Your refund rights in Ireland
Getting your money back whether you shop online or in-store can be troublesome. Here are your refund rights explained and how to get your money back without a hitch.
Should you accept a credit note?
No, you do not need to accept a credit note if your complaint is covered under the Sale of Goods Act.
If your product is faulty, unfit for purpose or not as described, you can insist on a refund, repair or replacement regardless of store policy.
The shop may offer you a credit note as a gesture of goodwill if you change your mind about a purchase, but they are not under any obligation to do so.
Can you return a faulty gift for a refund?
Yes, under new legislation introduced in 2022, the recipient of a gift has exactly the same rights as the original purchaser.
If you have proof of purchase, you can return your gift for an exchange, refund, or repair.
Gift receipts can be used to return an item for an exchange or gift card but not usually for a cash refund.
What can I do if a retailer refuses to refund me?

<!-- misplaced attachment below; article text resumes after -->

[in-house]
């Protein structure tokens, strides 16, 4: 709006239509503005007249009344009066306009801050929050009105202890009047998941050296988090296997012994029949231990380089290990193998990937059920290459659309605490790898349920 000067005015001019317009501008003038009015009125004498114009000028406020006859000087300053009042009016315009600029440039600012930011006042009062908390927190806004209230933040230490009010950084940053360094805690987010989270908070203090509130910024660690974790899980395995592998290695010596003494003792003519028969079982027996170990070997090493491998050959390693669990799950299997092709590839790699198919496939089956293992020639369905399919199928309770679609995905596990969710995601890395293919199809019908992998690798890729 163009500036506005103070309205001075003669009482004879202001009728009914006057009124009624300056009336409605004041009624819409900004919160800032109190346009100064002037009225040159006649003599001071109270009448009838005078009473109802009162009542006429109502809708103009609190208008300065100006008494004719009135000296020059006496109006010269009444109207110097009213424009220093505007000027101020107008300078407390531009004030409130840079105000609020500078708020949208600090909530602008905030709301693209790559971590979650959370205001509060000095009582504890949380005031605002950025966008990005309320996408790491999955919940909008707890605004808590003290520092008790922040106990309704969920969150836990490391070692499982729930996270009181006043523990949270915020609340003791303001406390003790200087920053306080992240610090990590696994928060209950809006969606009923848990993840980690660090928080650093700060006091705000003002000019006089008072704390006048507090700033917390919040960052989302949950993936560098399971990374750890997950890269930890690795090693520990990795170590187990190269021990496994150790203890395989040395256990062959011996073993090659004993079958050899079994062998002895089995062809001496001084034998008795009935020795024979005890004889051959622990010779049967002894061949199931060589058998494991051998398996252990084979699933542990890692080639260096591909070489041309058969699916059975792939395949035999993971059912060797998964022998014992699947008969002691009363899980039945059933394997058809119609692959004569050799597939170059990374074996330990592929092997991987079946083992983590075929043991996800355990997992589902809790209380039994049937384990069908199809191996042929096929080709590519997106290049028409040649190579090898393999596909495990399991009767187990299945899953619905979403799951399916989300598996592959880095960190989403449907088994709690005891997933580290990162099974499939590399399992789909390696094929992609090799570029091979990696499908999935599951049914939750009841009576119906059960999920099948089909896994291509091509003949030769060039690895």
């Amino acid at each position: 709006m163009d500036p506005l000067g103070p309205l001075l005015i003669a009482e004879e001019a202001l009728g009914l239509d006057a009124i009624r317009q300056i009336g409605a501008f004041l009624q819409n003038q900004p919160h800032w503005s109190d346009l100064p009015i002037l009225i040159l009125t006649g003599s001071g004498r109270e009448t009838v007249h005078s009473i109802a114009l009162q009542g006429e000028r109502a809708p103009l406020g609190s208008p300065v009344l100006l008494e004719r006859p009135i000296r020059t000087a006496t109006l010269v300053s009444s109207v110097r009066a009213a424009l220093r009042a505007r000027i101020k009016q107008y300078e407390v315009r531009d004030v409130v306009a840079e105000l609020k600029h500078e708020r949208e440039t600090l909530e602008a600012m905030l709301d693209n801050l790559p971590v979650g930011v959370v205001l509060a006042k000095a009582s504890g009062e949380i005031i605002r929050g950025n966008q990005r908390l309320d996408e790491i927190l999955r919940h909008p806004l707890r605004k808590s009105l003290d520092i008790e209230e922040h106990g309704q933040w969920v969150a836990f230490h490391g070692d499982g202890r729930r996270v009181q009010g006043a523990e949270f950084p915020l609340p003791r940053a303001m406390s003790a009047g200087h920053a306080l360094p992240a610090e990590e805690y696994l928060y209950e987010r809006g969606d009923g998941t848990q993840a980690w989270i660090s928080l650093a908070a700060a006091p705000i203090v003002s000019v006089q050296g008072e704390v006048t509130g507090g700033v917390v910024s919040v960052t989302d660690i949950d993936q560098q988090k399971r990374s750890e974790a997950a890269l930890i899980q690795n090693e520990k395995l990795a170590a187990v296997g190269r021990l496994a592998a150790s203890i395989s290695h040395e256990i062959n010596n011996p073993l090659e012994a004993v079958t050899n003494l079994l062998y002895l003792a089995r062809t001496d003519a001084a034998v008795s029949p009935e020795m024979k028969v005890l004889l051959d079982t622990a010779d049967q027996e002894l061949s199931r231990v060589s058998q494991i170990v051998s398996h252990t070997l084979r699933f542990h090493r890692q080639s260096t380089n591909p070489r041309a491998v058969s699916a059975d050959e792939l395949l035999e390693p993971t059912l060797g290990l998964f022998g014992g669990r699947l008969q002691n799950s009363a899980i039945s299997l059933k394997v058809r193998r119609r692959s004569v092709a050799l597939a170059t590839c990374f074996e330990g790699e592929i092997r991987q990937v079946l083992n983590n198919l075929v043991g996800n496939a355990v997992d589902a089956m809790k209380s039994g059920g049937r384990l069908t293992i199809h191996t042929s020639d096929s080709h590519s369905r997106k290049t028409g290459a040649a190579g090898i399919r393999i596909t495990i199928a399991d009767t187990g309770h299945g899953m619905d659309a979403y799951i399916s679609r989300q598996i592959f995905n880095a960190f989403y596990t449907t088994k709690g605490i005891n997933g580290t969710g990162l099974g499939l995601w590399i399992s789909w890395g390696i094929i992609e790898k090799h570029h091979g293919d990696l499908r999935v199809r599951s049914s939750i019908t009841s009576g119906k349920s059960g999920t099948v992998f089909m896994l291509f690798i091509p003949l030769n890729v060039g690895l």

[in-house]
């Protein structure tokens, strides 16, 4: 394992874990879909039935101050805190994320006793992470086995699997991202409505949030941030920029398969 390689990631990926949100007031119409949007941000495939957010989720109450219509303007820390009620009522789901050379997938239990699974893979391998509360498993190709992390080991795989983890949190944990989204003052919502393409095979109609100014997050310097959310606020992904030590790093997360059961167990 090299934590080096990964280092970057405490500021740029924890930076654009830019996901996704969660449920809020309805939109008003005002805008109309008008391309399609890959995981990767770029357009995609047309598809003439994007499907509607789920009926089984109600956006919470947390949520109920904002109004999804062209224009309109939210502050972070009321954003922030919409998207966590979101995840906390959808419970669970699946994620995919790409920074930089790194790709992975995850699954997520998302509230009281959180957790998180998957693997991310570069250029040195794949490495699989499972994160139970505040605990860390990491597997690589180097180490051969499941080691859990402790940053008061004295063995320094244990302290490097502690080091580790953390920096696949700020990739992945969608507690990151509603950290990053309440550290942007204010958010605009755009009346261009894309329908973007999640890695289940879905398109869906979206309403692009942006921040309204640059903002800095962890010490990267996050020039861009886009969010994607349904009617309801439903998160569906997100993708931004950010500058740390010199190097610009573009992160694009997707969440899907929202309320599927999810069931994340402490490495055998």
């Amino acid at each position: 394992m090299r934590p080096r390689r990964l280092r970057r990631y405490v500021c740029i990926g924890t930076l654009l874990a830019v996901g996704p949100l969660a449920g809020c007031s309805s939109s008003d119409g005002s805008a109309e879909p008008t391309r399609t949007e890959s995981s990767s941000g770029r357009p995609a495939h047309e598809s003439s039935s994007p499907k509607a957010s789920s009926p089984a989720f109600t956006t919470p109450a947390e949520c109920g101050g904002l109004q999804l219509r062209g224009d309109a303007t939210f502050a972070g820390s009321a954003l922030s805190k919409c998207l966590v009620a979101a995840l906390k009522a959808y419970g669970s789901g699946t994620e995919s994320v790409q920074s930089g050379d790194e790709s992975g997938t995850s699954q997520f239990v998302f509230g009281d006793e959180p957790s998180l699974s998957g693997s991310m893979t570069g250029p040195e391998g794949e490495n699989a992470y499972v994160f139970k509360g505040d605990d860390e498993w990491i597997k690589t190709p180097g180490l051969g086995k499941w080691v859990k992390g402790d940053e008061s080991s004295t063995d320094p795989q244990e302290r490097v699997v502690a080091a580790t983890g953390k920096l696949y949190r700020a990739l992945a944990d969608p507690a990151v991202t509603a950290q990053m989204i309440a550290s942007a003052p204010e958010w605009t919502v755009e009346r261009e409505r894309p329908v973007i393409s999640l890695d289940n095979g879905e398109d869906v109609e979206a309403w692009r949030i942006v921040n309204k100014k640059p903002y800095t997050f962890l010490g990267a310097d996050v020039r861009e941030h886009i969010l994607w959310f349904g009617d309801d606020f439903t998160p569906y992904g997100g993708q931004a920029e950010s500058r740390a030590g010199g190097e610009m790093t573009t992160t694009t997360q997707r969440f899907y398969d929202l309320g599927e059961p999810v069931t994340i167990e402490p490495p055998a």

A retailer can dispute your claim to a refund if it is acting within Irish legislation.
However, if you think the retailer is wrong, find out about how to make a complaint at Citizens Information. If you want to take your complaint further, contact the Competition and Consumer Protection Commission (CCPC)..
What if the item is reduced in the sale?
You have the same rights as a consumer even if you bought your product in a sale.
If your product is faulty, and once you have proof of purchase, the shop should follow the same laws that apply to non-sale items.
Without proof of purchase you will only be allowed the sale price.
Reasons you won’t be entitled to an in-store refund
When you buy goods from the high street, shopping mall or any physical shop, there are some circumstances when you are not legally entitled to a refund:
Shopping online and your refund rights
Digital content and services
Under the Consumer Rights Bill 2022, you have new rights for digital content, online products or services bought after 29th Nov 2022.